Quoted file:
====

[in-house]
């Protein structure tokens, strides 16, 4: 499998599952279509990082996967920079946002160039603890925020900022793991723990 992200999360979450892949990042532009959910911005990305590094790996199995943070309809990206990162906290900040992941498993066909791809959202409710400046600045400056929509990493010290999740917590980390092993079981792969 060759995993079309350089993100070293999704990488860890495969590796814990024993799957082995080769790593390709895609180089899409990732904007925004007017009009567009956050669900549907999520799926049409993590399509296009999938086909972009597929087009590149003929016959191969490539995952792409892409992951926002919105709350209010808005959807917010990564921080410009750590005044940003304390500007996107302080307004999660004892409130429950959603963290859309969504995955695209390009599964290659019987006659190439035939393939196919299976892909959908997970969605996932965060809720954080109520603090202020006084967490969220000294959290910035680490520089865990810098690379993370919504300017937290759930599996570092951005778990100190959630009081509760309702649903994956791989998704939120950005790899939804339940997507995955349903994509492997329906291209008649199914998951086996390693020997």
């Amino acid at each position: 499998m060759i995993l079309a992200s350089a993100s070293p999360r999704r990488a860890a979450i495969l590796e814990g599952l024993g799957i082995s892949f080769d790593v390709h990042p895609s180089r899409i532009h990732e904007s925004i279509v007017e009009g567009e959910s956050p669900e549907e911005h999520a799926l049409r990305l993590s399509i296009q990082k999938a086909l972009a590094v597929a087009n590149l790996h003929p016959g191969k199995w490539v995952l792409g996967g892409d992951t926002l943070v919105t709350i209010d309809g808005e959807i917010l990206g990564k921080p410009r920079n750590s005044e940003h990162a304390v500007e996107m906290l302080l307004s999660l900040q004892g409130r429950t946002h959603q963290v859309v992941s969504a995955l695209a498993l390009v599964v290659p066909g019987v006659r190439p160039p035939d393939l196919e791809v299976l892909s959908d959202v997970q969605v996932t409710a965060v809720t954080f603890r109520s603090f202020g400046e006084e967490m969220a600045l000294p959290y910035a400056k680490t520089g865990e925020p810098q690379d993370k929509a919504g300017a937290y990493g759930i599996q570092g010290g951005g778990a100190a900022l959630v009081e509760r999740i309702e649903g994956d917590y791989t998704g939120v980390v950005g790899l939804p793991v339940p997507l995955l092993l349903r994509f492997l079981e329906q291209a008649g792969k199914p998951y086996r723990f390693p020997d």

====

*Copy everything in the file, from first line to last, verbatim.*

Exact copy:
[in-house]
């Protein structure tokens, strides 16, 4: 499998599952279509990082996967920079946002160039603890925020900022793991723990 992200999360979450892949990042532009959910911005990305590094790996199995943070309809990206990162906290900040992941498993066909791809959202409710400046600045400056929509990493010290999740917590980390092993079981792969 060759995993079309350089993100070293999704990488860890495969590796814990024993799957082995080769790593390709895609180089899409990732904007925004007017009009567009956050669900549907999520799926049409993590399509296009999938086909972009597929087009590149003929016959191969490539995952792409892409992951926002919105709350209010808005959807917010990564921080410009750590005044940003304390500007996107302080307004999660004892409130429950959603963290859309969504995955695209390009599964290659019987006659190439035939393939196919299976892909959908997970969605996932965060809720954080109520603090202020006084967490969220000294959290910035680490520089865990810098690379993370919504300017937290759930599996570092951005778990100190959630009081509760309702649903994956791989998704939120950005790899939804339940997507995955349903994509492997329906291209008649199914998951086996390693020997």
């Amino acid at each position: 499998m060759i995993l079309a992200s350089a993100s070293p999360r999704r990488a860890a979450i495969l590796e814990g599952l024993g799957i082995s892949f080769d790593v390709h990042p895609s180089r899409i532009h990732e904007s925004i279509v007017e009009g567009e959910s956050p669900e549907e911005h999520a799926l049409r990305l993590s399509i296009q990082k999938a086909l972009a590094v597929a087009n590149l790996h003929p016959g191969k199995w490539v995952l792409g996967g892409d992951t926002l943070v919105t709350i209010d309809g808005e959807i917010l990206g990564k921080p410009r920079n750590s005044e940003h990162a304390v500007e996107m906290l302080l307004s999660l900040q004892g409130r429950t946002h959603q963290v859309v992941s969504a995955l695209a498993l390009v599964v290659p066909g019987v006659r190439p160039p035939d393939l196919e791809v299976l892909s959908d959202v997970q969605v996932t409710a965060v809720t954080f603890r109520s603090f202020g400046e006084e967490m969220a600045l000294p959290y910035a400056k680490t520089g865990e925020p810098q690379d993370k929509a919504g300017a937290y990493g759930i599996q570092g010290g951005g778990a100190a900022l959630v009081e509760r999740i309702e649903g994956d917590y791989t998704g939120v980390v950005g790899l939804p793991v339940p997507l995955l092993l349903r994509f492997l079981e329906q291209a008649g792969k199914p998951y086996r723990f390693p020997d």